How the hell do you manage artist’s block?

That sinking feeling of sitting down and seeing a blank page, then not knowing where to go from there. That arm on the figure that just doesn’t look right and you don’t know how to fix it.

The first step to solving a problem is to define the problem, so let’s cover a few symptoms and causes of artist’s block first.

Symptoms of your sickness

It really boils down to a lack of motivation to create something. People may consider this a cause of the problem, rather than a symptom, but it really isn’t. It’s a symptom of a larger problem.

But that one symptom can manifest in so many different ways:

  • Getting easily distracted.
  • The blank page is too intimidating one morning.
  • Getting frustrated by everything art-related.
  • Feeling sluggish when you sit down to draw or paint.

It boils down to something being in the way of your creativity. A block.

But what’s actually wrong?


Here’s another short list – the cause is you. Whether you’re feeling some fear or resistance or letting other things/people get in your way – it boils down to what you are letting get in your way.

I don’t really care what other people say the cause of artist’s block is, because the cause is just yourself. You can take control of your artistic endeavors and succeed at them if you do the right things.

So what are the “right things” that you need to do?

Prescriptions for your pain

Here are a few ideas to defeat your own worst enemy and get rid of artist’s block forever.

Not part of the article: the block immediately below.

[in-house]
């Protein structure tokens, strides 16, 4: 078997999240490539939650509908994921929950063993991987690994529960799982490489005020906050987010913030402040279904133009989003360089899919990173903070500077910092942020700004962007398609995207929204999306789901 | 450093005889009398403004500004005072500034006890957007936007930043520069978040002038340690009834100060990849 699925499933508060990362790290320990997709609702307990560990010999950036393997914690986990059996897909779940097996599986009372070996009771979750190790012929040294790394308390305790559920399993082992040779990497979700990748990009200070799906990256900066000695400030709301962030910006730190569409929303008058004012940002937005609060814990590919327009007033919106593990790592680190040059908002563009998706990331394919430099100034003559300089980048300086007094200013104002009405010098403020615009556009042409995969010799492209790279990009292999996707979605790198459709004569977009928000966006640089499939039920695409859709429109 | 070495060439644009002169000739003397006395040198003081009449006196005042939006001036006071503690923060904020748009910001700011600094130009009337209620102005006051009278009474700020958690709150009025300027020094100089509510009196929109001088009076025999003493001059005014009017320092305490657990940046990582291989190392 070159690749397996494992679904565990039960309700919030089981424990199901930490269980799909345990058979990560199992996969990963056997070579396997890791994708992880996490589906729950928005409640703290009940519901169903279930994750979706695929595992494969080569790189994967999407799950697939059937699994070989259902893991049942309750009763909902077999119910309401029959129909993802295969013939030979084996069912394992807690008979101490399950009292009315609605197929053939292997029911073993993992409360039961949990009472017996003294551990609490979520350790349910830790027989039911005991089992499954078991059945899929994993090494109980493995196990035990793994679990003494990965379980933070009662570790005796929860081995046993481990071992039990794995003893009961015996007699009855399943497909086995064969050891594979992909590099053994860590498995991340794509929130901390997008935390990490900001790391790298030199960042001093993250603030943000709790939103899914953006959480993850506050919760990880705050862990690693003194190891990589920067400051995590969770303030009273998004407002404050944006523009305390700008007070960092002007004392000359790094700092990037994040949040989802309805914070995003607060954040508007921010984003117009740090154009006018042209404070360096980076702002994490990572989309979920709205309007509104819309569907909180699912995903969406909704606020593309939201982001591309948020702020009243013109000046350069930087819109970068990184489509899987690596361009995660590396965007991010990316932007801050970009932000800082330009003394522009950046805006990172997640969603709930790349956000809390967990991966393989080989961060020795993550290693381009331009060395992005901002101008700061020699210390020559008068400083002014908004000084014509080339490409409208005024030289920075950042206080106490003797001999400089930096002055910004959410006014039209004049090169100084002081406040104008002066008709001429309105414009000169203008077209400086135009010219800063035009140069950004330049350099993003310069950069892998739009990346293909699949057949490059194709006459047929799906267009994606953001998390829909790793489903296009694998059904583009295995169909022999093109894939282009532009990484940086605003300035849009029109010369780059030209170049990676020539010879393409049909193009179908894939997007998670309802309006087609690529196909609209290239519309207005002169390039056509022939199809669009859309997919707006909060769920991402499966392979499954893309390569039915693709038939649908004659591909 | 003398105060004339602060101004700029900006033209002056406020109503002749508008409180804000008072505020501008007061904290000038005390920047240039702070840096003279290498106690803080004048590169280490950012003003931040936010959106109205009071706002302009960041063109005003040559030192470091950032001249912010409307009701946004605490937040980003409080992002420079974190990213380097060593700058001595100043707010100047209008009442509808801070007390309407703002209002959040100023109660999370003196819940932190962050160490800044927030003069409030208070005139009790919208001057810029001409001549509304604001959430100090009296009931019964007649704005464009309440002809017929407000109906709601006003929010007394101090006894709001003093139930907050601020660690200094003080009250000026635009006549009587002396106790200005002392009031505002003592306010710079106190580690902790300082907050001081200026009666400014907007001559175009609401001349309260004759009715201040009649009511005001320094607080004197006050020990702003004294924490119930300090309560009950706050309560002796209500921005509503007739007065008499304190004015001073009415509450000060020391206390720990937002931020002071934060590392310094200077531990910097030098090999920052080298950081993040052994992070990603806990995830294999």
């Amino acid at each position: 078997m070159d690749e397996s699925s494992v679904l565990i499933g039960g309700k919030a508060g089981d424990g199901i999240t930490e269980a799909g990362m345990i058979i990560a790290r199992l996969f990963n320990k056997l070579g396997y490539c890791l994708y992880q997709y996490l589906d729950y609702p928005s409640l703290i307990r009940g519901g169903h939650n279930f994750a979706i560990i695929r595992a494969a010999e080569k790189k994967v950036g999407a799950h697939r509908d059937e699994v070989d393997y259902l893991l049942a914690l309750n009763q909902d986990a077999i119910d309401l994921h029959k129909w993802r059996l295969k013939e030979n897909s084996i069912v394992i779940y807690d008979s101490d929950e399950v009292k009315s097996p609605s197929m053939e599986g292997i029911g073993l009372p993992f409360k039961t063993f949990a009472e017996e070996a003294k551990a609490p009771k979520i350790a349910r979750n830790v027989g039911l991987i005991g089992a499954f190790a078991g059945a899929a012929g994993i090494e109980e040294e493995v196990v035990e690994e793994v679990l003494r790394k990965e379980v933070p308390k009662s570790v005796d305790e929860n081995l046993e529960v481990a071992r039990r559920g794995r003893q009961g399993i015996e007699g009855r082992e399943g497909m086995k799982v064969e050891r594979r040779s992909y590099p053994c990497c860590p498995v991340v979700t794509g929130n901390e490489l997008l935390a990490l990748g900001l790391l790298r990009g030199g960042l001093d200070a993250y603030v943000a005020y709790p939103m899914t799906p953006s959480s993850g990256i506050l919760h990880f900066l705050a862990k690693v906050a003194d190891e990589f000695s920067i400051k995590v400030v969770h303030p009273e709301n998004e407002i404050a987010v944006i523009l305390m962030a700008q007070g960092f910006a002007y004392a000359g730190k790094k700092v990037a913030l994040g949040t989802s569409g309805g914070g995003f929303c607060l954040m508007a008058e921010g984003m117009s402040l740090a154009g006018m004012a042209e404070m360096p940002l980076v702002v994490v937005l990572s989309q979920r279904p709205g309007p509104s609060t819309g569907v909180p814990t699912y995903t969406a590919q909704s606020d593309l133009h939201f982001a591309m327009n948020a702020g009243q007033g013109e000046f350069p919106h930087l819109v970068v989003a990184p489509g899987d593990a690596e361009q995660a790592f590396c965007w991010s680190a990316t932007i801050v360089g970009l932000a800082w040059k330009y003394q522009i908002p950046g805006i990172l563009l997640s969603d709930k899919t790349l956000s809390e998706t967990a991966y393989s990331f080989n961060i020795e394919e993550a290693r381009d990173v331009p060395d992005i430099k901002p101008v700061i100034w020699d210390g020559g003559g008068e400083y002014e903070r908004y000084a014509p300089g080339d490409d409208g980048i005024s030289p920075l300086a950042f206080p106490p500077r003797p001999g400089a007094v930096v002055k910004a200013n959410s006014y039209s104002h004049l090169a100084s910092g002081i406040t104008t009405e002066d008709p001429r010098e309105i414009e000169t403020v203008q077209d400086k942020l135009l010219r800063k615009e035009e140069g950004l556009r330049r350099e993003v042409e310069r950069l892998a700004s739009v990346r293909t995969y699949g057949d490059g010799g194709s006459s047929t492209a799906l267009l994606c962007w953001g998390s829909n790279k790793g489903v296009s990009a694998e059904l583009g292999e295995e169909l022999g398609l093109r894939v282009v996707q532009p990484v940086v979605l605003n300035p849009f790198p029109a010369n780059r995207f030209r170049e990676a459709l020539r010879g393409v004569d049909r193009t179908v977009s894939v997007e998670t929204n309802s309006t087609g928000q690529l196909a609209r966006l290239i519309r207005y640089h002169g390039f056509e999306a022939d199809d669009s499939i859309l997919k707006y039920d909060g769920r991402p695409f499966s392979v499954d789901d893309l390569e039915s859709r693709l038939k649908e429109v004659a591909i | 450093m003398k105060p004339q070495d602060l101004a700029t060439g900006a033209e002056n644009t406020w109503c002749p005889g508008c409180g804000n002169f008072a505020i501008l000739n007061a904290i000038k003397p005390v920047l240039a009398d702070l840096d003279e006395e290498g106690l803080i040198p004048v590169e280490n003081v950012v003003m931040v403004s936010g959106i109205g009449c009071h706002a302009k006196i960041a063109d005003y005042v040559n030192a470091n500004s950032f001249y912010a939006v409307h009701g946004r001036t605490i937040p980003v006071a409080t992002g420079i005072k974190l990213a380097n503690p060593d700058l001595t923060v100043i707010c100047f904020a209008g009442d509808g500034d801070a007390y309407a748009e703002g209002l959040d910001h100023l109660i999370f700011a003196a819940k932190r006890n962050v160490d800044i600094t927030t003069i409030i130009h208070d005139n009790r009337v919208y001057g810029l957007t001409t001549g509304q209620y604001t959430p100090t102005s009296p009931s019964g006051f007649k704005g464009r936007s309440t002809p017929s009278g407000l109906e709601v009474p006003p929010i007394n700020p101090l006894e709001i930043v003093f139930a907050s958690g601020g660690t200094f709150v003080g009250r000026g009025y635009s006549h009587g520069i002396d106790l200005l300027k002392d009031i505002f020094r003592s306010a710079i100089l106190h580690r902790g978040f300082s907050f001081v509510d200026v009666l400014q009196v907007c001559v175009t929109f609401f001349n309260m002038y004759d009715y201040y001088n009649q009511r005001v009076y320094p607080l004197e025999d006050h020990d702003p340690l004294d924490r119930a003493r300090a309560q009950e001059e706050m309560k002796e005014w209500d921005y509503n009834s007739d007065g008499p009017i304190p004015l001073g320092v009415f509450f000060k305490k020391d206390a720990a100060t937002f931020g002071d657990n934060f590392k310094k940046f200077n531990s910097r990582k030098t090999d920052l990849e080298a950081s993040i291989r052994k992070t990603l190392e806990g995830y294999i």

1. Create a routine for your art. Sit down at your drawing table every day like it’s a ritual to your muse. When you practice your technique daily the inspiration and creativity will follow naturally.

I write only when inspiration strikes. Fortunately it strikes every morning at nine o’clock sharp.
W. Somerset Maugham

2. Put good stuff in your head. Athletes need a good diet to perform at their peak. You need to do the same with information and inspirational material. View great artworks and learn from them.

3. Read a book. Even if you don’t want to draw – start reading. You may read a particularly interesting scene that you want to re-create on a canvas.

4. Watch a movie. As an artist it’s your job to be the set designer, the costume designer, the cameraman and the director. See how the pros do it – pause a scene at its peak and see if you can learn anything from the framing, the lighting or the expressions of the actors.

Share Some of Your Tips

I’ve shared a few of mine, so leave a comment with any ideas or suggestions that you may have. I’ll even try your ideas out myself and leave my own feedback.